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Big media's profits defy gloomy outlook, for now

The offices and studios of Comcast Entertainment Group which operates E! Entertainment Television, the Style Network and G4 network are pict
The offices and studios of Comcast Entertainment Group which operates E! Entertainment Television, the Style Network and G4 network are pict

By Yinka Adegoke

NEW YORK (Reuters) - Big media companies reported strong results but a bleak economic outlook has investors worried over whether they can deliver again in the face of high unemployment and slumping U.S. consumer spending.

Comcast Corp, Time Warner Inc and CBS Corp beat Wall Street forecasts because of a mix of content licensing deals, movie box office receipts and advertising growth.

Now, the chief concern among investors is whether earnings over the remainder of the year will hold up. And that largely depends on insurance companies, retailers, restaurants and phone companies continuing to spend on big advertising campaigns.

"We don't see any signs of a deceleration right now," said Steve Burke, chief executive of Comcast-controlled NBC Universal. "We are obviously concerned about the economy the way you would expect us to be; but so far the advertising market continues to be strong."

Shares of Time Warner, parent of CNN, HBO and Warner Bros, closed 1.3 percent lower at $33.57 on Wednesday, with investors seemingly indifferent to the marginal increase in its forecast for the year.

Comcast shares ended little changed, while CBS, which issued results late on Tuesday, rose 1.6 percent. Viacom Inc, Walt Disney Co and News Corp have yet to report results.

NBC Universal saw advertising sales at its cable networks rise by 10 percent, while ad sales at its NBC broadcast network rose by 7 percent.

"Advertising got so badly hit in 2008 and 2009 during the recession that advertising still has room to return to a normalized level to GDP," said Evercore Partners analyst Alan Gould. "Ad sales should do OK through the end of the year, driven by autos, especially as Japanese auto makers come back." (For a graphic showing the market caps of major U.S. media companies, click here: http://r.reuters.com/zef92s )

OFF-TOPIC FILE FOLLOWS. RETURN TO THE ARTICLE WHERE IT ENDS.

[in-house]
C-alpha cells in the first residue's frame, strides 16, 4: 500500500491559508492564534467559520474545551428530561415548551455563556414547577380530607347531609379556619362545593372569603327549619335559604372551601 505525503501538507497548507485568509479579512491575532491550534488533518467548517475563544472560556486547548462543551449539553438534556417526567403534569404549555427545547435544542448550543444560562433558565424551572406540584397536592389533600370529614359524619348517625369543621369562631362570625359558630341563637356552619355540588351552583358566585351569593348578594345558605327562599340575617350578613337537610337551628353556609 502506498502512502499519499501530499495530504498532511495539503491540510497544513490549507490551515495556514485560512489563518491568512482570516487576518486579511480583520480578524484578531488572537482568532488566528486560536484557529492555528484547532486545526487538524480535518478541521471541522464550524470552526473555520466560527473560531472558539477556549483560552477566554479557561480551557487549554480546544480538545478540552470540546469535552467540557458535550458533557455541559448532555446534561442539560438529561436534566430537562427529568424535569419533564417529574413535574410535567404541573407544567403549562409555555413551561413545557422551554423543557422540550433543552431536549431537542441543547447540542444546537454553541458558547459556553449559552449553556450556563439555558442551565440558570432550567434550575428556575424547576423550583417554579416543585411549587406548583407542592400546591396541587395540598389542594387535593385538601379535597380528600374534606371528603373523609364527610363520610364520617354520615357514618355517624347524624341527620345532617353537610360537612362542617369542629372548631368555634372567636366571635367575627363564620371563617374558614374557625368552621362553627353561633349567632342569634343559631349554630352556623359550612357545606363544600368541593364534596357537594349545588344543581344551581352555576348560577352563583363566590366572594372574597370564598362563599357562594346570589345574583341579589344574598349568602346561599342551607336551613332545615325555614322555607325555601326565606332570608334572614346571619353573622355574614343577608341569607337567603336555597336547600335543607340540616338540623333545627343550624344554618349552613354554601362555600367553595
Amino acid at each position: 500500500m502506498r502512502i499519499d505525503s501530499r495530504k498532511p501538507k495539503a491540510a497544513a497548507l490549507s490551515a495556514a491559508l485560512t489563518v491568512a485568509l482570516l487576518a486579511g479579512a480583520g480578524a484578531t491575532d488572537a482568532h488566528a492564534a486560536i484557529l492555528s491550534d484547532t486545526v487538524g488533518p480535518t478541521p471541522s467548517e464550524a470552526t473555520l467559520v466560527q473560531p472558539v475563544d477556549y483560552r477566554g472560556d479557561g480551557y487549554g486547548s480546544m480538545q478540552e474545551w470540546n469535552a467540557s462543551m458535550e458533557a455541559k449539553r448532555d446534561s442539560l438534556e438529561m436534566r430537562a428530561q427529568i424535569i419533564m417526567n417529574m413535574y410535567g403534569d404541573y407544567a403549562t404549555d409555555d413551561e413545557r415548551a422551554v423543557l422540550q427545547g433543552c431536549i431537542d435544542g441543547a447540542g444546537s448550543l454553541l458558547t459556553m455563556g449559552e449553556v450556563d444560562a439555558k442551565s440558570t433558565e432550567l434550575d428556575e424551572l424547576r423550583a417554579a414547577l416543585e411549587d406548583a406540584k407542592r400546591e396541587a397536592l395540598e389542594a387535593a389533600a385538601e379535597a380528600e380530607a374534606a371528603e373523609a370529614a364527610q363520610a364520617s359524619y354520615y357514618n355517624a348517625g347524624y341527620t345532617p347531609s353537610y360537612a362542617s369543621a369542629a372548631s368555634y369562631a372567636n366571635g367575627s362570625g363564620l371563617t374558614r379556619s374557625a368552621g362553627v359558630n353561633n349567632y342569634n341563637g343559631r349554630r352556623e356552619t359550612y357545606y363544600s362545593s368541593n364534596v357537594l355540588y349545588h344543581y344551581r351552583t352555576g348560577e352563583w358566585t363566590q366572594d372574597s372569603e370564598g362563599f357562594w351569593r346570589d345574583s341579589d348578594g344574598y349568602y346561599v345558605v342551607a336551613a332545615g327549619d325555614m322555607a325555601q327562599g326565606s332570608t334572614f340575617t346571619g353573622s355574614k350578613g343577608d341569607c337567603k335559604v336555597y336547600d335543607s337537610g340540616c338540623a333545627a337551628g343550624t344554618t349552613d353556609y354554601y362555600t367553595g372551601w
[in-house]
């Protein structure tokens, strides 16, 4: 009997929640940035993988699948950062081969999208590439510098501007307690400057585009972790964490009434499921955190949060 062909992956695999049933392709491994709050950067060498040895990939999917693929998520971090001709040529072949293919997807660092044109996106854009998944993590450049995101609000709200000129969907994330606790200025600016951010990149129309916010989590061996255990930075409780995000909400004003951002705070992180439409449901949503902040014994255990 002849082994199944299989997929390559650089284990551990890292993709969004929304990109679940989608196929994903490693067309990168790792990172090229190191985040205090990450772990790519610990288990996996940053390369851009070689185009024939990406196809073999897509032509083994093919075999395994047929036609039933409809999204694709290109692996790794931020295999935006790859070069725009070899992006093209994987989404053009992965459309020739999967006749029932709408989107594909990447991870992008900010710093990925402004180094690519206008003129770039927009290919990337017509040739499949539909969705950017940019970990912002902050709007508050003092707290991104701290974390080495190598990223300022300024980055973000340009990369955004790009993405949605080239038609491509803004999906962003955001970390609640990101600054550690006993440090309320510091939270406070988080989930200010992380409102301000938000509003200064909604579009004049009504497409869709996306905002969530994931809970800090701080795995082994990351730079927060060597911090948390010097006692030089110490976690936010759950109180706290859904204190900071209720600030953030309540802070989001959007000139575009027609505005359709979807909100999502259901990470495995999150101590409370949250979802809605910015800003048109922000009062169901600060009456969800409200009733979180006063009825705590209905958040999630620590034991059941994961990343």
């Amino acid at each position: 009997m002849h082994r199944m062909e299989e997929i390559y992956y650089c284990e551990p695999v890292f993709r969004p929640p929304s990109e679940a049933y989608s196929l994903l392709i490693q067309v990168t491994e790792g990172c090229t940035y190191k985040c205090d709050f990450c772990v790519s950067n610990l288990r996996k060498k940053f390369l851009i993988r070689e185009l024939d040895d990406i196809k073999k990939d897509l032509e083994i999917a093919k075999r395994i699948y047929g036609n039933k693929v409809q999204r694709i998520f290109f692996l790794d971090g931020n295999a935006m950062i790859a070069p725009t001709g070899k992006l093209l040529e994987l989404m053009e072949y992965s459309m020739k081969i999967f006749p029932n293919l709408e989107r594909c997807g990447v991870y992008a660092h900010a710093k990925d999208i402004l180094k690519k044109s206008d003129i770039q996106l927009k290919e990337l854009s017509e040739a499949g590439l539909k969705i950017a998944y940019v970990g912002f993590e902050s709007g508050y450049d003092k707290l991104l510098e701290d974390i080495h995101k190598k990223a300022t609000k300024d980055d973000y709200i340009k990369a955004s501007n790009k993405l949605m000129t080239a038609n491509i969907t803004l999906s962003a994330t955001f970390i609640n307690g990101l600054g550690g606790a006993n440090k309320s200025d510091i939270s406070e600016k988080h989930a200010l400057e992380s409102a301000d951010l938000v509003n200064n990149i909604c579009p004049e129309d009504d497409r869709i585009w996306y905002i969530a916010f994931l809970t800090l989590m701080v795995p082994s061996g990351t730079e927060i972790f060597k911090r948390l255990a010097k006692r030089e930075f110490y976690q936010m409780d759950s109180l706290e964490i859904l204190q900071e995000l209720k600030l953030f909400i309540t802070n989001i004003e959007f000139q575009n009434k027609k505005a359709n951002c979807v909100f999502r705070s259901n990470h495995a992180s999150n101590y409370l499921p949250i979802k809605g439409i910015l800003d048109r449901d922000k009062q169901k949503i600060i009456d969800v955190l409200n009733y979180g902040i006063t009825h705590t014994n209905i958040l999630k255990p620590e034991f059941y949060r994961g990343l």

U.S. consumer spending habits are a concern after last week's tepid increase in U.S. second-quarter output and rise in the unemployment rate to 9.2 percent in June.

A BETTER PLACE

Time Warner's ad sales rose 9 percent at its cable networks, but rose only 2 percent at its magazine unit. CBS's ad sales rose 3 percent across TV, radio and outdoors.

"Given the weak economy, it raises concerns for ... the future of the advertising market. For now, ad markets remain healthy with a note of caution," said Chris Marangi, portfolio manager at Gabelli Multimedia Funds, which owns media stocks including Comcast and Time Warner.

"Most media companies are in a better place to weather an ad decline than they were in 2008," he said.

Comcast also must contend with customers canceling cable service because of lost jobs or lost homes, or because they went with cheaper Web video services like Netflix Inc.

Comcast lost 238,000 basic video customers in the quarter, but added 144,000 Internet and 193,000 phone subscribers. Its chief cable rival, Time Warner Cable lost 128,000 video customers during the quarter.

Comcast's customer numbers "were pretty good, though basic video losses remains a concern for investors," said Collins Stewart analyst Thomas Eagan. "We're close to the broader pay-TV market being flat to down this quarter due to seasonality and the economy."

The company cable customer additions fell in May, but recovered in June, said Comcast Cable President Neil Smit. That recovery continued into July, he said.

Comcast reported second-quarter profit of 42 cents a share, ahead of the average analyst forecast of 41 cents, according to Thomson Reuters I/B/E/S. Revenue rose 9.4 percent to $14.33 billion.

At Time Warner, adjusted earnings per share were 60 cents, ahead of the average analyst forecast of 56 cents. Revenue rose 10 percent to $7.03 billion.

(Reporting by Yinka Adegoke; editing by Paul Thomasch, Robert MacMillan and Matthew Lewis)

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